Time has come for $5 words

by Kyle
published May 31, 2012


Read More Looking Up

Parousia — just say that nice and slow. Try this one next: soteriology. Words and phrases like hypostatic union, hapax legomina and exegesis just roll off the tongue and make theology a huge pleasure.

I love big words.

You might call them $5 words. Usually, they capture a very specific idea that would otherwise take an entire sentence to explain and make already long books much shorter. One of these words is “epistemology.”

Epistemology is knowing how to know.

Science, history, math and every other study of the world around us has a developed system about how to gain knowledge. Science involves the testing of hypotheses through experimentation, history relies upon evidence left by our predecessors and math relies upon logical proofs. Each is a different way to acquire different kinds of knowledge.

Each path to knowledge is also limited in what it can know. Science cannot prove that George Washington was the first president of the United States, history cannot teach us that 2 + 2 = 4 and more skill than pure mathematics is needed to conduct an experiment.

But does a biblical, faith-based epistemological system have its limits? First Kings 7:23 seems to get pi wrong and incorrectly calculates the circumference of a circle, Leviticus 11:13-19 groups bats with birds even though we know the former are mammals, and some of the biggest theological questions, like why does a good God allow evil to persist, are nowhere explicitly and completely answered.

It would seem biblical epistemology is in fact limited in some ways.

The Bible is not a mathematical text, and the passage in 1 Kings was probably compiled by an exilic Israelite struggling with the loss of national identity and estimating pi was sufficient to explain Israel’s predicament and reassure them of God’s promise.

Neither is the Bible a zoological text. Humans wouldn’t classify bats as mammals for another three millenniums or so, and they fit in Leviticus 11 because they are not kosher along with the other flying animals named.

The final question —why the Bible doesn’t answer why a good God allows evil — is more difficult and deserves a more complete answer. Here is where the limitation of biblical knowledge shines brightest.
Man is not meant to know everything. The Bible is not meant to expose all the innermost mysteries of God. Paul, in 2 Corinthians 12, and John, in Revelation 10, were both explicitly commanded NOT to include certain things they heard in the writings that would later become Scripture. For some reason, the sovereign God has seen fit to limit what we can know, even if it is the answer to incredibly pressing theological questions.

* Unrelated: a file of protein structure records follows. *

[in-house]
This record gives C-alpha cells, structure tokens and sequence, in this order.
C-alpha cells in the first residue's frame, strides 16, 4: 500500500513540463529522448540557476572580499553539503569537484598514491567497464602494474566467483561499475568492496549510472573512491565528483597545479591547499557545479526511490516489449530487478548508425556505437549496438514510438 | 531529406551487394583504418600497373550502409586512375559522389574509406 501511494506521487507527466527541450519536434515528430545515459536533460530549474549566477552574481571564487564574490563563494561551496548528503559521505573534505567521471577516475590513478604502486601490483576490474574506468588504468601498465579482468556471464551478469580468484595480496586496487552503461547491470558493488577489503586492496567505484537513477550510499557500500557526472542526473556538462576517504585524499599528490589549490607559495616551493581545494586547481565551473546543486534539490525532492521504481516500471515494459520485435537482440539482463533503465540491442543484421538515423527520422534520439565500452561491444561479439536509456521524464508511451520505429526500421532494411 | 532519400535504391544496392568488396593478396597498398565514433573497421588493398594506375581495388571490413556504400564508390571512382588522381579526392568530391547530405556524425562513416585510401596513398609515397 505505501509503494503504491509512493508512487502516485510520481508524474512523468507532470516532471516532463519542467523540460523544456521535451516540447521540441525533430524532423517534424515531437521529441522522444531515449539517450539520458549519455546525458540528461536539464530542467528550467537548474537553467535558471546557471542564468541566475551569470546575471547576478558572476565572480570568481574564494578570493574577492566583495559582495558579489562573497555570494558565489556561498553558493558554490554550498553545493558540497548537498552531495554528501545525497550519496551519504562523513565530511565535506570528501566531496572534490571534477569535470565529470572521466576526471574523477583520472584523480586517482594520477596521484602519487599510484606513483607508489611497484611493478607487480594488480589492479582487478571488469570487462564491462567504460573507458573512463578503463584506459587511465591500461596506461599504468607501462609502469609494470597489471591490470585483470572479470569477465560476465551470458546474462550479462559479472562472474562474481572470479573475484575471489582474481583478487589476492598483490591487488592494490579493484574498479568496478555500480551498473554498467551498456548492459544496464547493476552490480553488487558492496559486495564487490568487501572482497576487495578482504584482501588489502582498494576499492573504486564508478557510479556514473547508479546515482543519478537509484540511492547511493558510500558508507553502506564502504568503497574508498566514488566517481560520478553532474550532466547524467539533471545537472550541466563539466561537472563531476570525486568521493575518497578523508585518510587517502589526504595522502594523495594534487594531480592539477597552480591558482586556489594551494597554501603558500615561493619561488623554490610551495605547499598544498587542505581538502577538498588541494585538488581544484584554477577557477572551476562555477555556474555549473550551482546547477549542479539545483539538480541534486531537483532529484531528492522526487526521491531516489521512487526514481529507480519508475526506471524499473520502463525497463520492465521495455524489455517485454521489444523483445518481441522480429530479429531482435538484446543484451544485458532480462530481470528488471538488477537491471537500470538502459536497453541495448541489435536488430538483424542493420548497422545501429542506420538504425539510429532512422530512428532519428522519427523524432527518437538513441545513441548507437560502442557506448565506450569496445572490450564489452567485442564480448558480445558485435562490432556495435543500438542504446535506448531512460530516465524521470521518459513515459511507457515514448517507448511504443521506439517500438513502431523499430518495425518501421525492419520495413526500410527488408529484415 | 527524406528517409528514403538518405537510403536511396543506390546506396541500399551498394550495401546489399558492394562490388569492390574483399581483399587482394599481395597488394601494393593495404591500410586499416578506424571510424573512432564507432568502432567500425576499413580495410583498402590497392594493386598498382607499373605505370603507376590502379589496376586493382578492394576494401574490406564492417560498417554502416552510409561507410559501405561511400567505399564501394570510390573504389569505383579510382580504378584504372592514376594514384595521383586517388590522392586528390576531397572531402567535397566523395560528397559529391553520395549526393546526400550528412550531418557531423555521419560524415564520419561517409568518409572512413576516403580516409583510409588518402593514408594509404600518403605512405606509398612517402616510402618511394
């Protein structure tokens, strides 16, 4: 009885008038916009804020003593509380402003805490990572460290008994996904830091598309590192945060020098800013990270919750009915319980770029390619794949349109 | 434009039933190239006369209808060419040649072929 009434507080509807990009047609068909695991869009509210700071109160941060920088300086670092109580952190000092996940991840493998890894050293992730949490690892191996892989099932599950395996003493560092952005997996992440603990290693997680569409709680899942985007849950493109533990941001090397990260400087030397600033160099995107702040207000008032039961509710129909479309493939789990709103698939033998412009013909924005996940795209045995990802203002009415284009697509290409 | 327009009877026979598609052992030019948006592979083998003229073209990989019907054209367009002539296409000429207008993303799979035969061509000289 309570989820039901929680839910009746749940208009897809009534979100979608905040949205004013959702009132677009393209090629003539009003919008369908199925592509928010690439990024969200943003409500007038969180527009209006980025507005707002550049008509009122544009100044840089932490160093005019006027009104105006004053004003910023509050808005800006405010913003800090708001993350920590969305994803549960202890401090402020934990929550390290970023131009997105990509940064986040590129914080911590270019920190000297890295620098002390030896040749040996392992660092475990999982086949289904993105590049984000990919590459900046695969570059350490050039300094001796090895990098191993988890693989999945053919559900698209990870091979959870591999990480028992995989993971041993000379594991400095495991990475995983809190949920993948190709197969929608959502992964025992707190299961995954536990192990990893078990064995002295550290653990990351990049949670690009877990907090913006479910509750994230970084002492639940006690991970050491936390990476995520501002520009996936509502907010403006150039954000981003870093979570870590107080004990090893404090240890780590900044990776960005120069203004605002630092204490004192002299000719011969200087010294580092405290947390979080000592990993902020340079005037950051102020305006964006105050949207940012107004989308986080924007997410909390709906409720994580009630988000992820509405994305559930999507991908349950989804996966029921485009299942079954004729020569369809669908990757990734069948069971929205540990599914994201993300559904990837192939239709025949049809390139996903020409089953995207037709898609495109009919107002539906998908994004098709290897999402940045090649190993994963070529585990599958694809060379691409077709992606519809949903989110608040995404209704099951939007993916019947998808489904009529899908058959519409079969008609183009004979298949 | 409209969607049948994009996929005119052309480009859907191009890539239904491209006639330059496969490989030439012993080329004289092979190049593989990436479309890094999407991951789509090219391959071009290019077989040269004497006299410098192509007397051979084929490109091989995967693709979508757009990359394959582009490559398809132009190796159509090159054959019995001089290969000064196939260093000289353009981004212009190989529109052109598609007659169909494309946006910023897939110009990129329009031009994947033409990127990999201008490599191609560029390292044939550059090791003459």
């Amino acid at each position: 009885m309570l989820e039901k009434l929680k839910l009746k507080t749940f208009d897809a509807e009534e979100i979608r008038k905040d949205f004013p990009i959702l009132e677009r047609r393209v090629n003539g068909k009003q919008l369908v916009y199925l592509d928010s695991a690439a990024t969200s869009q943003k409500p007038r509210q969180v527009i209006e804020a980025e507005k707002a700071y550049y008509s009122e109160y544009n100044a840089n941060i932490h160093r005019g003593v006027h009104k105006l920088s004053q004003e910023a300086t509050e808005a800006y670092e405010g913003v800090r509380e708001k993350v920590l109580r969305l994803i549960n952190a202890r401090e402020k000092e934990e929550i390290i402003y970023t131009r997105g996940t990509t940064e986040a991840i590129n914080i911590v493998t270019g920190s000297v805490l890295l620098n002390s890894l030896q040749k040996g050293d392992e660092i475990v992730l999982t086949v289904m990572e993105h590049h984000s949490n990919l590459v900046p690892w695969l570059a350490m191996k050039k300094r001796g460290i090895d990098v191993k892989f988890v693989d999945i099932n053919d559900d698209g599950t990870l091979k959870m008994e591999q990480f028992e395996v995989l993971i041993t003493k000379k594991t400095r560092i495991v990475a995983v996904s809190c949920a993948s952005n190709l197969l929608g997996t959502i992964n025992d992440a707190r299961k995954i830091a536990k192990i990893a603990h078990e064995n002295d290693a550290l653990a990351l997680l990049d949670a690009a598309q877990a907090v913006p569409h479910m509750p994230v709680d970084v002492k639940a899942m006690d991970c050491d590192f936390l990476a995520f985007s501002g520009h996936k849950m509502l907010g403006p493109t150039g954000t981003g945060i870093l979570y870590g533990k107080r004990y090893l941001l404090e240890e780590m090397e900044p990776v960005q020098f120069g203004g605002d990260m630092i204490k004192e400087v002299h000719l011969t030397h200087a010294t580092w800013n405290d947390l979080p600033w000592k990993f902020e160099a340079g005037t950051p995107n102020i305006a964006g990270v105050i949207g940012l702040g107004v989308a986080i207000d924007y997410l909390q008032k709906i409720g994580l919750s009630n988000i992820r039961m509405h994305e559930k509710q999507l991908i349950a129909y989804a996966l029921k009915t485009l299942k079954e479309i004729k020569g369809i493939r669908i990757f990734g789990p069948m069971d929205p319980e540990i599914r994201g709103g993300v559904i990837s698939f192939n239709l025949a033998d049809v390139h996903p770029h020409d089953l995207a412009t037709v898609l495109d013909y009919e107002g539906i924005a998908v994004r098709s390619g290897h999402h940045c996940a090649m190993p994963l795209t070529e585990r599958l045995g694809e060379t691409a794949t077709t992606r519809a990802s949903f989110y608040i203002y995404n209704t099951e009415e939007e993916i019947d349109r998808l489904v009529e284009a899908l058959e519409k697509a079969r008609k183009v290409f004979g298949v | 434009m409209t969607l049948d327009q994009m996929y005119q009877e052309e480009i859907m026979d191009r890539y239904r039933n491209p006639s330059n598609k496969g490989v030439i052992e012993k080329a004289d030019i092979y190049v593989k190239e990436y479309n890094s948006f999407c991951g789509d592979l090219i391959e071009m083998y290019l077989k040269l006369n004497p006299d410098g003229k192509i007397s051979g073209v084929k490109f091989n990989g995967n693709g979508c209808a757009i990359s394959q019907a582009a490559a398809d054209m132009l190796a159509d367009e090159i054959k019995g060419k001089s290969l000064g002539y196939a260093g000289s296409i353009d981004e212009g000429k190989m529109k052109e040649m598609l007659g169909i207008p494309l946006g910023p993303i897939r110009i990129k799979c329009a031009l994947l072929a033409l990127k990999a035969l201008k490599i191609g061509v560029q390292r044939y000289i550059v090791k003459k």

What, then, are we supposed to learn from the Bible? 2 Peter 1:3 says that we have been granted with everything necessary for “life and godliness.” Micah 6:8 reveals that what God wants most from you and me is to “do justice, to love kindness, And to walk humbly with your God.” Jesus said the greatest commandments upon which the whole Old Testament Law hangs is to “love the LORD your God with all your heart, and with all your soul, and with all your mind” and to “love your neighbor as yourself.” (Matthew 22:37,39)

The Bible points us to God and shows us how to get there.

Neither you nor I are capable of doing this by ourselves going forward, not to mention the egregious failure we’ve made of God’s standard in the past. It is not possible to do these things without Jesus first, and that’s the best part of the Bible.

This is what I’ve based my life upon, and what is only found in the Bible as your epistemological core: “that Christ died for our sins according to the Scriptures, and that He was buried, and that He was raised on the third day according to the Scriptures.” Christ’s sacrifice for us is the only way to have a relationship with God, and that message is found first and most authoritatively in the Bible.

For all the big, $5 words that I really do love, only in the Bible do the truly priceless words come alive. These are words like Life and Light and Love and Mercy and Grace.

Share your thoughts:

Posted by Dona on
Well diatessaron at ya!! What a way to get the gospel in!
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